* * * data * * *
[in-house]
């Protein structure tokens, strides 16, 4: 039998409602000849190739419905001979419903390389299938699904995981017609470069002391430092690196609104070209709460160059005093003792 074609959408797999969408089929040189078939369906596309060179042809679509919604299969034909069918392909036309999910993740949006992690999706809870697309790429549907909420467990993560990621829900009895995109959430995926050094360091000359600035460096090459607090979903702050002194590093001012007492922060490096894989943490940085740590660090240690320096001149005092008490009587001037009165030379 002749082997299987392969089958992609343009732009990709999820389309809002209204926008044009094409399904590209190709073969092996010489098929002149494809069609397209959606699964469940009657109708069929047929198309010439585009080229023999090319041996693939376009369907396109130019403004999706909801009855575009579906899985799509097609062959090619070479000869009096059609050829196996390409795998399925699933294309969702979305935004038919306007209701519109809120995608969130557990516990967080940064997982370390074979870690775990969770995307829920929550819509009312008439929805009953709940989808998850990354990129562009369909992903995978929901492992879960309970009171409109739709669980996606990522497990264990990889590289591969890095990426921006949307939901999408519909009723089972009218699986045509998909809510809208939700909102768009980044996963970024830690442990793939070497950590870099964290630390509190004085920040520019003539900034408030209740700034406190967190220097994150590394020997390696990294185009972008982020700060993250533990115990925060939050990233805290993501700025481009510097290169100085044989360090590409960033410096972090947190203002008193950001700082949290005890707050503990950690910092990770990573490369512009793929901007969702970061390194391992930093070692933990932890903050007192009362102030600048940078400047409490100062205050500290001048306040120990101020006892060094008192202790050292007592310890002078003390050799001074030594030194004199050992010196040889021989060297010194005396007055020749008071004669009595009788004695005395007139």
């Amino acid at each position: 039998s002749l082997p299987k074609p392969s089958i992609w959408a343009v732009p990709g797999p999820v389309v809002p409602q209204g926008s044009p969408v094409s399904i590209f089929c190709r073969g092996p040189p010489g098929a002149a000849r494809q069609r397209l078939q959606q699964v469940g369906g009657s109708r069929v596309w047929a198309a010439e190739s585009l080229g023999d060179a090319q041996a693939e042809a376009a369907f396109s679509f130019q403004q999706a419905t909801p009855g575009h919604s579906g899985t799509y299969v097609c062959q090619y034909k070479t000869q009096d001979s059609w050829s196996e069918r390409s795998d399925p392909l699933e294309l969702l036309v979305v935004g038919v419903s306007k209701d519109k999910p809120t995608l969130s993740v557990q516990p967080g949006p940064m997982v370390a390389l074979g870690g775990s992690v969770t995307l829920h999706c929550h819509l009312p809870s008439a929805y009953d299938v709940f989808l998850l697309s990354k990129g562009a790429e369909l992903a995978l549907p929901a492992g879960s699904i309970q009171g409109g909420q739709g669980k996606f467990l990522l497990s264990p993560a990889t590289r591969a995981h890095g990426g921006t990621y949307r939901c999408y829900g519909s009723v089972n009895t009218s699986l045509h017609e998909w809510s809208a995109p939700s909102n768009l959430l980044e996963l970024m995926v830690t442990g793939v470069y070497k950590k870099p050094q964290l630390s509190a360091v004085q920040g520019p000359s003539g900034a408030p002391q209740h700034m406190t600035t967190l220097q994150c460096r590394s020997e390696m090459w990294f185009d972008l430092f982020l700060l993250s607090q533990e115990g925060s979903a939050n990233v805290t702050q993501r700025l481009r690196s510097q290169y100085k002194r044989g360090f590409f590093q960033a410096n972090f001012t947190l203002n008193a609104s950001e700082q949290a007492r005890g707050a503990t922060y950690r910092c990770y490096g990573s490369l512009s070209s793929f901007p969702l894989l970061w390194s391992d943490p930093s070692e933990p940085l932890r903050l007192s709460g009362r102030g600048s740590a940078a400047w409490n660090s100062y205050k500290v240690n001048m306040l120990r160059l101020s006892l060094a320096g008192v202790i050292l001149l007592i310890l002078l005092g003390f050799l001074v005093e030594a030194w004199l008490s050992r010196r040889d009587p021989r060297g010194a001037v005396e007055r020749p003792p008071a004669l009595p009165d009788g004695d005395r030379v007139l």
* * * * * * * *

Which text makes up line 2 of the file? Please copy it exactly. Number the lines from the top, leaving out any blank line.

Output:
């Protein structure tokens, strides 16, 4: 039998409602000849190739419905001979419903390389299938699904995981017609470069002391430092690196609104070209709460160059005093003792 074609959408797999969408089929040189078939369906596309060179042809679509919604299969034909069918392909036309999910993740949006992690999706809870697309790429549907909420467990993560990621829900009895995109959430995926050094360091000359600035460096090459607090979903702050002194590093001012007492922060490096894989943490940085740590660090240690320096001149005092008490009587001037009165030379 002749082997299987392969089958992609343009732009990709999820389309809002209204926008044009094409399904590209190709073969092996010489098929002149494809069609397209959606699964469940009657109708069929047929198309010439585009080229023999090319041996693939376009369907396109130019403004999706909801009855575009579906899985799509097609062959090619070479000869009096059609050829196996390409795998399925699933294309969702979305935004038919306007209701519109809120995608969130557990516990967080940064997982370390074979870690775990969770995307829920929550819509009312008439929805009953709940989808998850990354990129562009369909992903995978929901492992879960309970009171409109739709669980996606990522497990264990990889590289591969890095990426921006949307939901999408519909009723089972009218699986045509998909809510809208939700909102768009980044996963970024830690442990793939070497950590870099964290630390509190004085920040520019003539900034408030209740700034406190967190220097994150590394020997390696990294185009972008982020700060993250533990115990925060939050990233805290993501700025481009510097290169100085044989360090590409960033410096972090947190203002008193950001700082949290005890707050503990950690910092990770990573490369512009793929901007969702970061390194391992930093070692933990932890903050007192009362102030600048940078400047409490100062205050500290001048306040120990101020006892060094008192202790050292007592310890002078003390050799001074030594030194004199050992010196040889021989060297010194005396007055020749008071004669009595009788004695005395007139």